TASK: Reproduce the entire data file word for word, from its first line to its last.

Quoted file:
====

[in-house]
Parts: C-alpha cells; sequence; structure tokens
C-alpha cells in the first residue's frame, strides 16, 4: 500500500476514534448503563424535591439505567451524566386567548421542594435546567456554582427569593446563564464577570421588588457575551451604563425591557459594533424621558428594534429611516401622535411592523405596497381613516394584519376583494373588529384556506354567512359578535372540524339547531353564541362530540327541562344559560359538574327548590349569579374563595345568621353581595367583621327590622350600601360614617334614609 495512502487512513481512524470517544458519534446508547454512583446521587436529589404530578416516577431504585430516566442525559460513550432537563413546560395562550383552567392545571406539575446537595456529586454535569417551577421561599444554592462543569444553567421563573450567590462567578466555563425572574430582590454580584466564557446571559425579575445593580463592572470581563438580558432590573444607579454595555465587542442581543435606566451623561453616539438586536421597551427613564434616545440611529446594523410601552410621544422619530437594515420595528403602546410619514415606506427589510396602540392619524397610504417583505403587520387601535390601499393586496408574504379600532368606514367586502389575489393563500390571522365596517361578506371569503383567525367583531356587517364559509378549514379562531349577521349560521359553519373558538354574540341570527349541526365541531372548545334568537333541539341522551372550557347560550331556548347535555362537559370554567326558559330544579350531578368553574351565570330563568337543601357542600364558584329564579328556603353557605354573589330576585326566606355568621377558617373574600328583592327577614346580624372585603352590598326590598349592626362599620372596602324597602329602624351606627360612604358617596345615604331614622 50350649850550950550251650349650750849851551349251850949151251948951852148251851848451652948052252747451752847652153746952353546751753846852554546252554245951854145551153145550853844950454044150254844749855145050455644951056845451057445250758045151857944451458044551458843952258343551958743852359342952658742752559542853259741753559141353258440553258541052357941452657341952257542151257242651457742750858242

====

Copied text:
[in-house]
Parts: C-alpha cells; sequence; structure tokens
C-alpha cells in the first residue's frame, strides 16, 4: 500500500476514534448503563424535591439505567451524566386567548421542594435546567456554582427569593446563564464577570421588588457575551451604563425591557459594533424621558428594534429611516401622535411592523405596497381613516394584519376583494373588529384556506354567512359578535372540524339547531353564541362530540327541562344559560359538574327548590349569579374563595345568621353581595367583621327590622350600601360614617334614609 495512502487512513481512524470517544458519534446508547454512583446521587436529589404530578416516577431504585430516566442525559460513550432537563413546560395562550383552567392545571406539575446537595456529586454535569417551577421561599444554592462543569444553567421563573450567590462567578466555563425572574430582590454580584466564557446571559425579575445593580463592572470581563438580558432590573444607579454595555465587542442581543435606566451623561453616539438586536421597551427613564434616545440611529446594523410601552410621544422619530437594515420595528403602546410619514415606506427589510396602540392619524397610504417583505403587520387601535390601499393586496408574504379600532368606514367586502389575489393563500390571522365596517361578506371569503383567525367583531356587517364559509378549514379562531349577521349560521359553519373558538354574540341570527349541526365541531372548545334568537333541539341522551372550557347560550331556548347535555362537559370554567326558559330544579350531578368553574351565570330563568337543601357542600364558584329564579328556603353557605354573589330576585326566606355568621377558617373574600328583592327577614346580624372585603352590598326590598349592626362599620372596602324597602329602624351606627360612604358617596345615604331614622 50350649850550950550251650349650750849851551349251850949151251948951852148251851848451652948052252747451752847652153746952353546751753846852554546252554245951854145551153145550853844950454044150254844749855145050455644951056845451057445250758045151857944451458044551458843952258343551958743852359342952658742752559542853259741753559141353258440553258541052357941452657341952257542151257242651457742750858242